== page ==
Nine Things to Think About Before Summer Kicks Off

Despite the crazy, decidedly non-Spring-like weather that until very recently occurred along most of the East Coast, we can finally feel it: summer IS coming. Summer–when people are away on vacation, July 4th shortens the week, there are fewer events and networking opportunities, some businesses have “slower” seasons (think: academia), and some are in high gear (think: construction).

So, what should you do before summer hits, to maximize the time before–and after–people begin heading off for a little R and R?

Right now: In the months, and, especially, weeks, before the summer, meeting and events season is in full swing. Use this time to strategically have face time with important contacts or audiences–for many civic and business organizations, this will be the last meaningful convening until after Labor Day.

Global differences: Our more relaxed friends in Europe sure know how to vacation. They take real time away… and (gasp!) even stay off email! Some of our PRGN colleagues, for instance, have out-of-office notifications announcing that they’re gone for a month, or more. If you work internationally, plan ahead–far ahead–around those long vacations to make sure your overseas needs can be met.

You can still have meetings: Sadly, Americans don’t tend to take long summer breaks. If you need or want to meet with someone, you probably can. Plan early to get it locked in, before vacation schedules or summer hours limit availability. Because some offices are more laid back in the summer, it may be easier to get quality time with the prospective customer, client, reporter or influencer who’s been elusive during the busy spring season. Don’t assume you can’t reach someone… maybe you can!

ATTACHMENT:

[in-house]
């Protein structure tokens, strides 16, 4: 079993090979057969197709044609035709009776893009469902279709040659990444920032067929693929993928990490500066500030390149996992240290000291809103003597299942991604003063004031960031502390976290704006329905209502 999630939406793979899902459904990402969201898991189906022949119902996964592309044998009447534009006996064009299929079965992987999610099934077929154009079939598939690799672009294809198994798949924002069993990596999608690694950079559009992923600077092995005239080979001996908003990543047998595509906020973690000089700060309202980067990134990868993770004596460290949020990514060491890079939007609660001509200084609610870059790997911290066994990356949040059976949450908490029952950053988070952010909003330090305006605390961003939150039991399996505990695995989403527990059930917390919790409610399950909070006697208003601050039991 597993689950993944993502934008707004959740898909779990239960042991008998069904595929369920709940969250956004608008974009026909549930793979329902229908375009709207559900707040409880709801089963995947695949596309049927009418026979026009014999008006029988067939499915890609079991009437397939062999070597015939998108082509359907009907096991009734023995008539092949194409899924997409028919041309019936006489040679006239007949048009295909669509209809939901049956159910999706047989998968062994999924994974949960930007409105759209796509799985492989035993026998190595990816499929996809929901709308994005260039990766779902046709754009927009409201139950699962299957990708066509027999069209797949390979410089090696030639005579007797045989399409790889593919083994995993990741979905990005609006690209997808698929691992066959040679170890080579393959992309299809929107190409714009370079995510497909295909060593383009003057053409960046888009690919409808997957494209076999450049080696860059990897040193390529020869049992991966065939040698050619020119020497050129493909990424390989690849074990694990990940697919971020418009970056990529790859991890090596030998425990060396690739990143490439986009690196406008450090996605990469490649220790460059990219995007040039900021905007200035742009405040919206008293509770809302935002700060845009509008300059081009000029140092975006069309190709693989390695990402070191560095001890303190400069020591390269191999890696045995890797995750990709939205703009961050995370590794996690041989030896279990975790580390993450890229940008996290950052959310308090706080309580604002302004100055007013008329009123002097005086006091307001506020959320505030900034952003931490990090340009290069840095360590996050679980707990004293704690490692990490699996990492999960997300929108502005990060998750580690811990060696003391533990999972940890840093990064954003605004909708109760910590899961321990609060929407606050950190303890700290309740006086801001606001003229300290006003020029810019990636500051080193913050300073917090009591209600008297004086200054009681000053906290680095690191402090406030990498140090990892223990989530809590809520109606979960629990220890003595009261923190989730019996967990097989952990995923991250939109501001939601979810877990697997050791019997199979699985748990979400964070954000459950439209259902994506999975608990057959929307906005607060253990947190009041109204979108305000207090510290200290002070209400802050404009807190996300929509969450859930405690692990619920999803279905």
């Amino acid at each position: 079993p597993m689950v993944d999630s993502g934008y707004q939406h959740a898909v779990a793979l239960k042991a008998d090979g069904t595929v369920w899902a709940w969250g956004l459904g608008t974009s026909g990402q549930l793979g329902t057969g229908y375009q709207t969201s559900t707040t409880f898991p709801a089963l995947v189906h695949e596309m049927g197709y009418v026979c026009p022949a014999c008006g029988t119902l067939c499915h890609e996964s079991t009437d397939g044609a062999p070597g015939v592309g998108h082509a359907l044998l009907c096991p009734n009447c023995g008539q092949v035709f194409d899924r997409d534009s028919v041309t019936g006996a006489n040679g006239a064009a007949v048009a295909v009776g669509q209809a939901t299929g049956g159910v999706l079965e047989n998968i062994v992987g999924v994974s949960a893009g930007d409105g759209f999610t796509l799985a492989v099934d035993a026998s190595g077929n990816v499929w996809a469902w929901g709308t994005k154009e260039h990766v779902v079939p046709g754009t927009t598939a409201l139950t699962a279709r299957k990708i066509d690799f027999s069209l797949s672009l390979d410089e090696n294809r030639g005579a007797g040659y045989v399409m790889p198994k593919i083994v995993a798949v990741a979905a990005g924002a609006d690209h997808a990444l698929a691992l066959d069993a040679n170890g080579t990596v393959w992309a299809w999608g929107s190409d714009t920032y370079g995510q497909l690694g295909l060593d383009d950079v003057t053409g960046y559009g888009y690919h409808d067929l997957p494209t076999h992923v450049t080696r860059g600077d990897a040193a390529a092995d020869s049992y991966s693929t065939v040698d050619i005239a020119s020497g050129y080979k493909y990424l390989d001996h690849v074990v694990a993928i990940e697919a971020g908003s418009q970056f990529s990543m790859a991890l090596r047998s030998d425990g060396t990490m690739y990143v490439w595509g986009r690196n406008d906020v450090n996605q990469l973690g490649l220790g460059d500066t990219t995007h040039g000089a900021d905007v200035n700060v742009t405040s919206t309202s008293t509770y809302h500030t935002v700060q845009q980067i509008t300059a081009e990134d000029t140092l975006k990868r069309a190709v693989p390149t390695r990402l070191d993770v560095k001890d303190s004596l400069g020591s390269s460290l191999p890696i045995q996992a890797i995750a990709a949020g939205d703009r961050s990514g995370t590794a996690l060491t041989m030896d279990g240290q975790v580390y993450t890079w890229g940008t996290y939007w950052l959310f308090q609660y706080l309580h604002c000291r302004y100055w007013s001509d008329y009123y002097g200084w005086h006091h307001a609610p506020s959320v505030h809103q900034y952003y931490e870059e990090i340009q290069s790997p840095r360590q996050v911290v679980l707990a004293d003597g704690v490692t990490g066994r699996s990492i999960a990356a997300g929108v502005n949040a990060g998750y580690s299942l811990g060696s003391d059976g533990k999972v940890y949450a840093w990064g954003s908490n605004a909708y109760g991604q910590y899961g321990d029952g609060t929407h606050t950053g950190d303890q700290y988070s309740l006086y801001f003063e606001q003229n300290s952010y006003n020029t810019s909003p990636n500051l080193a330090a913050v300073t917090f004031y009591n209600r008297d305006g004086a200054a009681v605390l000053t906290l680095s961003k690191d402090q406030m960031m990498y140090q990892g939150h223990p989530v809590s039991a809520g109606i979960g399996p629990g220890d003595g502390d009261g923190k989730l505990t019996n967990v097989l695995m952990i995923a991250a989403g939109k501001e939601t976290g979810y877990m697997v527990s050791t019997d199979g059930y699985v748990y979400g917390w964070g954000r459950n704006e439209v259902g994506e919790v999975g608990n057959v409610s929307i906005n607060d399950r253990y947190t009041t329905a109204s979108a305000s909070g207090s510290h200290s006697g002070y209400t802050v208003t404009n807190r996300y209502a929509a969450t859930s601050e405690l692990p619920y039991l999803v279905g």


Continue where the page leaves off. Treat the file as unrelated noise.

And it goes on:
Or maybe you can’t: Your beat reporter, client contact or point person may be away when you need her. Find out in advance who’s covering for your important contacts before they go on vacation. Introduce yourself, especially if you don’t know them. Your business–and in our case, our clients’ news and events–can’t necessarily wait for your usual contacts to return.

Interns: Here they come… fresh off their Spring semester and ready to learn and work. Plan NOW for the projects they can tackle. You know you have them… those great ideas no one’s had the time to attack? The lower, but still interesting, priorities? They may be as tactical as a database clean-up or as strategic as research and recommendations about a new market. Interns want to contribute and can add significant value when there’s a good fit, provided they have clear direction and expectations. Set them up for success.

Summer events: Should you plan one? Have realistic expectations around attendance and costs. Some places are famously less expensive during the summer (Tucson in August?) while other places, like our headquarters hometown, Boston, are tight–and expensive–in terms of hotel capacity. Still other places could be affected by hurricane season; if you’ve got an event planned for a risky location, have a crisis plan-and insurance-in place (for more on that, read Keri McIntosh’s article on best practices for event risk management).

Quiet season: For industries like academia, which truly do have a slower summer pace, this is a good time to plan for the new academic year. Revisit crisis plans, update media contacts, and revise web content so you’re ready to hit the ground running in the fall. Don’t overlook the opportunity to pitch your beat reporters–they’re getting fewer pitches during the summer, so you have less competition. An interesting education angle can be just what a reporter needs when news is scarce. An “evergreen” pitch may stand a better chance now; if there’s one you really believe in that didn’t succeed before, update it and give it another shot.

Busy season: Industries like construction are in high gear. Build in extra time to get approvals, contracts, revisions and other materials processed. Think about the efficiencies you might build into your processes–they may actually make things more productive long-term. For media, find the best angles; don’t waste your time with “evergreen” or less compelling pitches when a beat reporter is covering an industry during its peak season.

Finally, unplug: If your company culture permits (and I hope it does!), try to unplug when you’re on vacation. Vacations are for relaxing and having fun, experiencing the world and spending time with loved ones. Taking time away helps us recharge and refresh, and better prepares us for our re-entry to the workplace. We all want to return energized and with new ideas. It’s true; the work will still be there when you get back, so enjoy your time off.

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